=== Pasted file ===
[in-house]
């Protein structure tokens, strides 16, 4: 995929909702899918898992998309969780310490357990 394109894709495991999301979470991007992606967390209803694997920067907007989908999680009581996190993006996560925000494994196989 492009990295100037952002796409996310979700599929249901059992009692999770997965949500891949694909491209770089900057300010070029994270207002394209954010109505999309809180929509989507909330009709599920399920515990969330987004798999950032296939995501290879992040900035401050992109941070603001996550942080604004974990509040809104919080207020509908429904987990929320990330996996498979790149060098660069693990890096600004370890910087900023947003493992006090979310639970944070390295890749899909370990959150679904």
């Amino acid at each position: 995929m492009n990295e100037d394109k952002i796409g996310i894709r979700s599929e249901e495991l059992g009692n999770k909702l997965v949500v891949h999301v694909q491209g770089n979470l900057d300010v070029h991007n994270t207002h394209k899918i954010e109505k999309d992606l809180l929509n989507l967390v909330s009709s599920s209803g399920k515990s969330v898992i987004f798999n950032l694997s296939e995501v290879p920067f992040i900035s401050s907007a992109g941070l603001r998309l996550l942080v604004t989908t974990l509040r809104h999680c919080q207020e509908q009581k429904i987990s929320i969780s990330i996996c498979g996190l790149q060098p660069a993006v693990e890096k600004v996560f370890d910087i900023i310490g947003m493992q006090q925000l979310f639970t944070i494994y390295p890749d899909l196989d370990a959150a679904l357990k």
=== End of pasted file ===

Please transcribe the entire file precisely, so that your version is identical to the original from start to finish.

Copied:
[in-house]
């Protein structure tokens, strides 16, 4: 995929909702899918898992998309969780310490357990 394109894709495991999301979470991007992606967390209803694997920067907007989908999680009581996190993006996560925000494994196989 492009990295100037952002796409996310979700599929249901059992009692999770997965949500891949694909491209770089900057300010070029994270207002394209954010109505999309809180929509989507909330009709599920399920515990969330987004798999950032296939995501290879992040900035401050992109941070603001996550942080604004974990509040809104919080207020509908429904987990929320990330996996498979790149060098660069693990890096600004370890910087900023947003493992006090979310639970944070390295890749899909370990959150679904």
């Amino acid at each position: 995929m492009n990295e100037d394109k952002i796409g996310i894709r979700s599929e249901e495991l059992g009692n999770k909702l997965v949500v891949h999301v694909q491209g770089n979470l900057d300010v070029h991007n994270t207002h394209k899918i954010e109505k999309d992606l809180l929509n989507l967390v909330s009709s599920s209803g399920k515990s969330v898992i987004f798999n950032l694997s296939e995501v290879p920067f992040i900035s401050s907007a992109g941070l603001r998309l996550l942080v604004t989908t974990l509040r809104h999680c919080q207020e509908q009581k429904i987990s929320i969780s990330i996996c498979g996190l790149q060098p660069a993006v693990e890096k600004v996560f370890d910087i900023i310490g947003m493992q006090q925000l979310f639970t944070i494994y390295p890749d899909l196989d370990a959150a679904l357990k």